You mean to tell me while 5,000 human beings suffer in homelessness in Clark County nightly this stadium project could house all of them?  Or at least, a large percentage, while funding proper treatment for various illnesses, mental among them, for the rest?  You have the capacity to print bonds out of thin air for a baseball team, but your city looks like this?


Oh wait, “I don’t understand.”  “It will be good for everyone.  It will create jobs.  It will be exciting.”

You know what would be exciting, Nevada?  If when I walked down the street I did not feel like America had abanadoned all sense of humanity.  If there were not people lying on newspaper covered pavement so they did not burn their skin.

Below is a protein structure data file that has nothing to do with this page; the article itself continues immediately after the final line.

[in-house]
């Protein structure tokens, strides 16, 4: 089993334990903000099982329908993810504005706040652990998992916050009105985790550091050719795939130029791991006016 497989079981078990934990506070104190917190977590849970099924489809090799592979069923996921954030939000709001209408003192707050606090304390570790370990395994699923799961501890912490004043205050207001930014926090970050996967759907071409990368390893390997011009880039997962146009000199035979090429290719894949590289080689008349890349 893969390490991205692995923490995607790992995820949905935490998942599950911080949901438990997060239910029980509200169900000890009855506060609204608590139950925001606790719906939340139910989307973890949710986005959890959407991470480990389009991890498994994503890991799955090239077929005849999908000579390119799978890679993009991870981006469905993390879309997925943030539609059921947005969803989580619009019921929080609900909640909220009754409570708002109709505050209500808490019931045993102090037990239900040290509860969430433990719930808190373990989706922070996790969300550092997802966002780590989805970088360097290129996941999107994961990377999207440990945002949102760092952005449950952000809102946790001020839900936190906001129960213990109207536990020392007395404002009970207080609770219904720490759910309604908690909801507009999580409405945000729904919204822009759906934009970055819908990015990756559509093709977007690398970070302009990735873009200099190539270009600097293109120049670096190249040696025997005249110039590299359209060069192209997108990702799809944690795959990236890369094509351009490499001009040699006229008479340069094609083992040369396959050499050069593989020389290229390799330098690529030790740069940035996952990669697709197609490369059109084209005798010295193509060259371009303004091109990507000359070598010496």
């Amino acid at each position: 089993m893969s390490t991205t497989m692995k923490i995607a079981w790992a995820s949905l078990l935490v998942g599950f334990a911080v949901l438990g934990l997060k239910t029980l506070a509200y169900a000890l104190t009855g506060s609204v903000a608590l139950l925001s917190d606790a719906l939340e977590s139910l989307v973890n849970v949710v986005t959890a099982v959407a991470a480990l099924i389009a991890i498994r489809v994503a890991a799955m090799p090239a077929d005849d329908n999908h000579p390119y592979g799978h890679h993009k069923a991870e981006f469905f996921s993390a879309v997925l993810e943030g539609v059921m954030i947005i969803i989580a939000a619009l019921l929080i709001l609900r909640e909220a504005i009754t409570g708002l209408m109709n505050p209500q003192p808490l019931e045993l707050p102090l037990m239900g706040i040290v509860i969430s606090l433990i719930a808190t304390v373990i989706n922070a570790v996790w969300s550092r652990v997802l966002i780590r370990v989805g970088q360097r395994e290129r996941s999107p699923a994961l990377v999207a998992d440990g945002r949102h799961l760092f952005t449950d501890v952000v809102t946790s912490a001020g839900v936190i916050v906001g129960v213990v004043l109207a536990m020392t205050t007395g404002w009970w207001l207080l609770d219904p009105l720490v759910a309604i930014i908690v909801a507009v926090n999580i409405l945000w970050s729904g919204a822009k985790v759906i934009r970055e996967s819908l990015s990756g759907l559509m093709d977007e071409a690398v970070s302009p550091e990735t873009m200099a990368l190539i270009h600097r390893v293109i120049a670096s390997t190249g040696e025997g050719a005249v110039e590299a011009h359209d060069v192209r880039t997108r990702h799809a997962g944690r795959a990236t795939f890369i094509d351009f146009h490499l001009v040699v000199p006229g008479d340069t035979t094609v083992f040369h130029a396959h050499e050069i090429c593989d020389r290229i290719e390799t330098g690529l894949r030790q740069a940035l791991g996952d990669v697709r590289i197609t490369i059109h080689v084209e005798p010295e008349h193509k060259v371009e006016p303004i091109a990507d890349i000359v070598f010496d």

Now while this proposal does contain, $5,000,000 of funding for strip homeless “after everything else” is “covered” that is nothing compared to the enormity of the task Las Vegas faces.  This state spent $1.5 billion on the Raiders football team, I don’t know how many millions on Formula 1, there is not even a proper public accounting of those expenditures, and now the state wants to fund a toy for the wealthy.

You see there is no way a 30,000 seat stadium, undersized by MLB standards, will have tickets remotely affordable for the average person.  In fact, Las Vegas is becoming a city funded by taxpayers, mostly low or middle-income, to pay for toys that lock them out of enjoying it.

Imagine that.  A system that takes from the poor to build toys for the rich, that futher isolates the poor.  And just how much is spent on the unhoused crisis yearly?  As of 2019: